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Animal shelters take in thousands of pets displaced by wildfire in Arizona - (article)

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Posted by GoatWorld on June 27, 2002 at 21:37:50:

Animal shelters take in thousands of pets displaced by wildfire in Arizona

The Associated Press
6/27/02 5:38 AM

HOLBROOK, Ariz. (AP) -- The barking never seems to stop at this town's high school. A former cowboy bar in a nearby town is crawling with cats and its rodeo grounds are full of horses.

As flames from the largest wildfire in state history whip through eastern Arizona, many of the more than 30,000 evacuees have had to leave their pets behind.

Thousands of animals ended up at animal shelters in Eagar, Payson, Holbrook, Whiteriver and Globe.

In Payson, about 200 animals have arrived and more are expected.

"We've got ferrets and fish, dogs, cats, goats, rabbits, horses," said Payson Humane Society Inc. President Pat Boettcher. "We know there are other pets up there wandering. They're still coming."

Dogs are living in temporary kennels in a storage room at Holbrook High School, which is also serving as an evacuation shelter.

John Kinard, who was evacuated from the Heber-Overgaard area, has to keep his pit bull puppy, Beyonce, there.

"It's been hard on her because she's not used to being on a leash or being stuck in a kennel," said Kinard. "It's been hard on me because I've had to stay in the dorm and I can't have my baby sleep next to me."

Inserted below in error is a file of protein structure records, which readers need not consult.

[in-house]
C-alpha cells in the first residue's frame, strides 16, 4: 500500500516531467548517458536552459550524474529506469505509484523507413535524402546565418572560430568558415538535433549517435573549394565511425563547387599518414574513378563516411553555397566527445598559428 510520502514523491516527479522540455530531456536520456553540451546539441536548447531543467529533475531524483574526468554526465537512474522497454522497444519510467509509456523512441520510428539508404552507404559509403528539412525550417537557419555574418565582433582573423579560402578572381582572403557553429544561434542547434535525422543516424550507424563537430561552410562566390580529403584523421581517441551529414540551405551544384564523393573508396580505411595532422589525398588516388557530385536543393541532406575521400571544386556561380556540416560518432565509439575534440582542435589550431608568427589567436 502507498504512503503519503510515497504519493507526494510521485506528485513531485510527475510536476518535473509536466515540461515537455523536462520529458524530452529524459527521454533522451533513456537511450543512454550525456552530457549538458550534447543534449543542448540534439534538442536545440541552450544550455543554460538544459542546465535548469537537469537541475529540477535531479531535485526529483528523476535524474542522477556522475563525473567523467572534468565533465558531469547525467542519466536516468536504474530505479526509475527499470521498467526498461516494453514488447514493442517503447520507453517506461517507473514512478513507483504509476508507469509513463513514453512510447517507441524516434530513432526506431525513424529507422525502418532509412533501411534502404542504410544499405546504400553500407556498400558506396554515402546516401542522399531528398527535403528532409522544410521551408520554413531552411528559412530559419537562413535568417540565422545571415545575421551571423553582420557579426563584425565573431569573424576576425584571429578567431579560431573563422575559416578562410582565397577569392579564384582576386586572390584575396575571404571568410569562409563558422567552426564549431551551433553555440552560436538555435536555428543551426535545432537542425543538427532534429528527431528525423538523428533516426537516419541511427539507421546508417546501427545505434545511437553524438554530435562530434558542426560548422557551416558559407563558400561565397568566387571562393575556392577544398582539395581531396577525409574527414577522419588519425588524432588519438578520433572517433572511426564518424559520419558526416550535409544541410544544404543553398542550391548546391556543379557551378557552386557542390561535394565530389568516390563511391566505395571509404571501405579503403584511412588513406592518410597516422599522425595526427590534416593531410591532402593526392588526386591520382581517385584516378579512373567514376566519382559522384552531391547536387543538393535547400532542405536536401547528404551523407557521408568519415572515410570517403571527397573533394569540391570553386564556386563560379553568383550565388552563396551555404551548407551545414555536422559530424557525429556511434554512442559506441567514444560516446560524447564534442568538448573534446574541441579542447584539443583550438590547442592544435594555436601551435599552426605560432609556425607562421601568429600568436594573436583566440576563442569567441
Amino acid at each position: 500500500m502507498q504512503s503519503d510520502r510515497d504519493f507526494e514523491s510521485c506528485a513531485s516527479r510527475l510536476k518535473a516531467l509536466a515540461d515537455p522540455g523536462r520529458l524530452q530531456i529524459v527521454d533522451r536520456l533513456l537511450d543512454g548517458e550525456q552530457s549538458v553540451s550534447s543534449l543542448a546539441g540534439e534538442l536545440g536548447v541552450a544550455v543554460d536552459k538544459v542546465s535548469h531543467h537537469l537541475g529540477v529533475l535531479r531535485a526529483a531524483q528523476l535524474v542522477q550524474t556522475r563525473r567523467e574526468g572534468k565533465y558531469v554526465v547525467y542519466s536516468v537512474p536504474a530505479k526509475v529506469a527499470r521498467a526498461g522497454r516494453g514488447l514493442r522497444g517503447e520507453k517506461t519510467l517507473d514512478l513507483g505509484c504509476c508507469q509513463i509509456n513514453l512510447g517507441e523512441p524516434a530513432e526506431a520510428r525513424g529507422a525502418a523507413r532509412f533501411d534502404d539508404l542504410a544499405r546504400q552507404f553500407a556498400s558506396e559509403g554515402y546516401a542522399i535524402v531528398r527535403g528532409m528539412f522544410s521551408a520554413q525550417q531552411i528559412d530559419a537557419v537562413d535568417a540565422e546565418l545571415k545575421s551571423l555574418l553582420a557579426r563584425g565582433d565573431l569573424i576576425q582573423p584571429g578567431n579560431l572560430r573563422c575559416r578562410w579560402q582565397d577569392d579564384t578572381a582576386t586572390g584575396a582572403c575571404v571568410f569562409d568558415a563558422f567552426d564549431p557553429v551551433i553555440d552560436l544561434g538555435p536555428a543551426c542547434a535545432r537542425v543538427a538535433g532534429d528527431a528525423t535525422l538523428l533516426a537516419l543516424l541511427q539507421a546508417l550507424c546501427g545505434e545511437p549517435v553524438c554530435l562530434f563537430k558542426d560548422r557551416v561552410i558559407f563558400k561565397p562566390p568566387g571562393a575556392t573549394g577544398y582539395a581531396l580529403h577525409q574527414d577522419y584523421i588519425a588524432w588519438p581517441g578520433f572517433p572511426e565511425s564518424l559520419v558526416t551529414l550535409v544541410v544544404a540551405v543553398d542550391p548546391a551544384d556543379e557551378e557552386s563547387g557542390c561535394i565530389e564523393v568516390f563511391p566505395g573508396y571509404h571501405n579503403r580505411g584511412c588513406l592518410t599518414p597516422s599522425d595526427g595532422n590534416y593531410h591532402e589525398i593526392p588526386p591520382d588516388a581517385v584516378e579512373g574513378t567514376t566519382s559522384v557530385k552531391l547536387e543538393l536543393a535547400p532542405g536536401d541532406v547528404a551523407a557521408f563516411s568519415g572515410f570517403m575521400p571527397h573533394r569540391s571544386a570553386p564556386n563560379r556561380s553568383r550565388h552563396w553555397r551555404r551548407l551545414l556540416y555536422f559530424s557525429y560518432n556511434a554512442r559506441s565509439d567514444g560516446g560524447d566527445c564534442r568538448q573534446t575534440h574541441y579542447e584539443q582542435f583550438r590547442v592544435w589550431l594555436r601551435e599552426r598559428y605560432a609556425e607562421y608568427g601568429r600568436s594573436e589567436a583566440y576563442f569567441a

At another shelter near Eagar, extra chain-link fencing was being put up to create running lanes for the dogs, said Pam Runquist of United Animal Nations, one of several animal groups helping with the effort.

The fire raced through Heber-Overgaard over the weekend, forcing Trish Rodemeyer to evacuate her home with her own four-legged friend, Sammy, a fox hound.

She returned to town with the Humane Society earlier this week to rescue some pets left behind.

Armed with a list of addresses gathered at the Payson Red Cross shelter, she went house to house, scooping up seven dogs and three cats -- everything from poodles to a husky.

They were loaded into pickup trucks for the ride back to Payson.

"We had permission to break in if need be," said Rodemeyer, who never had to break any glass but did take the screens off a few windows to get inside. "They were hungry and pretty dry, but they were OK."

Boettcher said many Payson residents have taken pets into foster care to help with the overflow. Payson is about 35 miles southwest of the blaze.

"The town has rallied around these animals," said Robert Ware, director of the Rim Country Regional Chamber of Commerce in Payson. "We've had other people come through like mad."

Meanwhile, Rodemeyer's motel in Payson has allowed Sammy to stay there at night, but during the day he frolics at a pet park along with dozens of other evacuees' pets.

"He's getting used to it," she said. "He's at the point that when you say, `Wanna go play with your friends today?' -- he's ready to go."


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